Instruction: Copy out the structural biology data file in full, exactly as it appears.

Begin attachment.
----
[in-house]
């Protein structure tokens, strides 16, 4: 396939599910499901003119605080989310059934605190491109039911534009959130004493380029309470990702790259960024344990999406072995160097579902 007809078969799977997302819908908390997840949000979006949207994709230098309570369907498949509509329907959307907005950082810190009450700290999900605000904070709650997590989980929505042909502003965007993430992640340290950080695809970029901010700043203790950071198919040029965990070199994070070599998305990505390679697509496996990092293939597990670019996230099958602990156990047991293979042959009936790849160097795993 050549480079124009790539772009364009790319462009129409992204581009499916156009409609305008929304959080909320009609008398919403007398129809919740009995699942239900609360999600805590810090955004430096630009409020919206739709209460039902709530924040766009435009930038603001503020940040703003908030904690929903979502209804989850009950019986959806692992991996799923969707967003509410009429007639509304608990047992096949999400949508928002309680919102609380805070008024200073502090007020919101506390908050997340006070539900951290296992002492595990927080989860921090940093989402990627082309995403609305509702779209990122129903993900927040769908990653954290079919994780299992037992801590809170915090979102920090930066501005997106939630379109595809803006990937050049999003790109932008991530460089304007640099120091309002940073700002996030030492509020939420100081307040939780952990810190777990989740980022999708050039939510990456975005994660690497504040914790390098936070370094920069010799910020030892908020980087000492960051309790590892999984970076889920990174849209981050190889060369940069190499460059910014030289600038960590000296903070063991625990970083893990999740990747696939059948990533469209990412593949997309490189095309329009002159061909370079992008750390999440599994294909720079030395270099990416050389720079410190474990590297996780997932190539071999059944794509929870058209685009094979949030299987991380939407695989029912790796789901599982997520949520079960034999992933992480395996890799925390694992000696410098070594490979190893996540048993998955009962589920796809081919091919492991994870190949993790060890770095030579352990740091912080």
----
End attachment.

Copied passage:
[in-house]
């Protein structure tokens, strides 16, 4: 396939599910499901003119605080989310059934605190491109039911534009959130004493380029309470990702790259960024344990999406072995160097579902 007809078969799977997302819908908390997840949000979006949207994709230098309570369907498949509509329907959307907005950082810190009450700290999900605000904070709650997590989980929505042909502003965007993430992640340290950080695809970029901010700043203790950071198919040029965990070199994070070599998305990505390679697509496996990092293939597990670019996230099958602990156990047991293979042959009936790849160097795993 050549480079124009790539772009364009790319462009129409992204581009499916156009409609305008929304959080909320009609008398919403007398129809919740009995699942239900609360999600805590810090955004430096630009409020919206739709209460039902709530924040766009435009930038603001503020940040703003908030904690929903979502209804989850009950019986959806692992991996799923969707967003509410009429007639509304608990047992096949999400949508928002309680919102609380805070008024200073502090007020919101506390908050997340006070539900951290296992002492595990927080989860921090940093989402990627082309995403609305509702779209990122129903993900927040769908990653954290079919994780299992037992801590809170915090979102920090930066501005997106939630379109595809803006990937050049999003790109932008991530460089304007640099120091309002940073700002996030030492509020939420100081307040939780952990810190777990989740980022999708050039939510990456975005994660690497504040914790390098936070370094920069010799910020030892908020980087000492960051309790590892999984970076889920990174849209981050190889060369940069190499460059910014030289600038960590000296903070063991625990970083893990999740990747696939059948990533469209990412593949997309490189095309329009002159061909370079992008750390999440599994294909720079030395270099990416050389720079410190474990590297996780997932190539071999059944794509929870058209685009094979949030299987991380939407695989029912790796789901599982997520949520079960034999992933992480395996890799925390694992000696410098070594490979190893996540048993998955009962589920796809081919091919492991994870190949993790060890770095030579352990740091912080």